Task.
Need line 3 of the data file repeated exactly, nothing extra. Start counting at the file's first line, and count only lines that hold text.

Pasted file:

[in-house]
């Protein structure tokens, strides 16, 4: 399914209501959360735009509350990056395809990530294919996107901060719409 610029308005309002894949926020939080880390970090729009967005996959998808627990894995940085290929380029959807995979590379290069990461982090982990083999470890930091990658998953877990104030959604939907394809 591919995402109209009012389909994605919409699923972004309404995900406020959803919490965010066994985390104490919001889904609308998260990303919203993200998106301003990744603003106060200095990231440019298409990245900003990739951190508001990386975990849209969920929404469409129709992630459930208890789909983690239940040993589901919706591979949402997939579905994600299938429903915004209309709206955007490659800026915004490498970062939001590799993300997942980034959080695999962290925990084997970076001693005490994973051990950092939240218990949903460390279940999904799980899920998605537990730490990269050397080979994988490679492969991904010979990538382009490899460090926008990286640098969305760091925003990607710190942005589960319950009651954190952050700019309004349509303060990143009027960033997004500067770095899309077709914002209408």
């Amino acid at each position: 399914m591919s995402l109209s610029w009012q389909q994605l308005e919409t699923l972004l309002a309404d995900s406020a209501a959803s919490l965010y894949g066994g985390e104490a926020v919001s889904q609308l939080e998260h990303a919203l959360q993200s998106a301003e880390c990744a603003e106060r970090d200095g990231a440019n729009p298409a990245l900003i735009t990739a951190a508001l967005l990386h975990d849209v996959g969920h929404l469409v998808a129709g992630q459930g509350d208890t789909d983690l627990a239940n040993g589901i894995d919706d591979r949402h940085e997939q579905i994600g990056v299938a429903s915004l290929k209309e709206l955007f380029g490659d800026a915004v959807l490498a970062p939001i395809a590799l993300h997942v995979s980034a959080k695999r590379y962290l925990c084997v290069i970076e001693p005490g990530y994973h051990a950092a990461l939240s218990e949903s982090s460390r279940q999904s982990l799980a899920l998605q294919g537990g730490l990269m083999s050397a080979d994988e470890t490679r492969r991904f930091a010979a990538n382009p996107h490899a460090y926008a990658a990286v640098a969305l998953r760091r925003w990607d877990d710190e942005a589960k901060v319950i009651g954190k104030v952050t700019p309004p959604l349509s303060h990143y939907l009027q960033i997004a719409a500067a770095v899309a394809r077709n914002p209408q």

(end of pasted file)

């Amino acid at each position: 399914m591919s995402l109209s610029w009012q389909q994605l308005e919409t699923l972004l309002a309404d995900s406020a209501a959803s919490l965010y894949g066994g985390e104490a926020v919001s889904q609308l939080e998260h990303a919203l959360q993200s998106a301003e880390c990744a603003e106060r970090d200095g990231a440019n729009p298409a990245l900003i735009t990739a951190a508001l967005l990386h975990d849209v996959g969920h929404l469409v998808a129709g992630q459930g509350d208890t789909d983690l627990a239940n040993g589901i894995d919706d591979r949402h940085e997939q579905i994600g990056v299938a429903s915004l290929k209309e709206l955007f380029g490659d800026a915004v959807l490498a970062p939001i395809a590799l993300h997942v995979s980034a959080k695999r590379y962290l925990c084997v290069i970076e001693p005490g990530y994973h051990a950092a990461l939240s218990e949903s982090s460390r279940q999904s982990l799980a899920l998605q294919g537990g730490l990269m083999s050397a080979d994988e470890t490679r492969r991904f930091a010979a990538n382009p996107h490899a460090y926008a990658a990286v640098a969305l998953r760091r925003w990607d877990d710190e942005a589960k901060v319950i009651g954190k104030v952050t700019p309004p959604l349509s303060h990143y939907l009027q960033i997004a719409a500067a770095v899309a394809r077709n914002p209408q």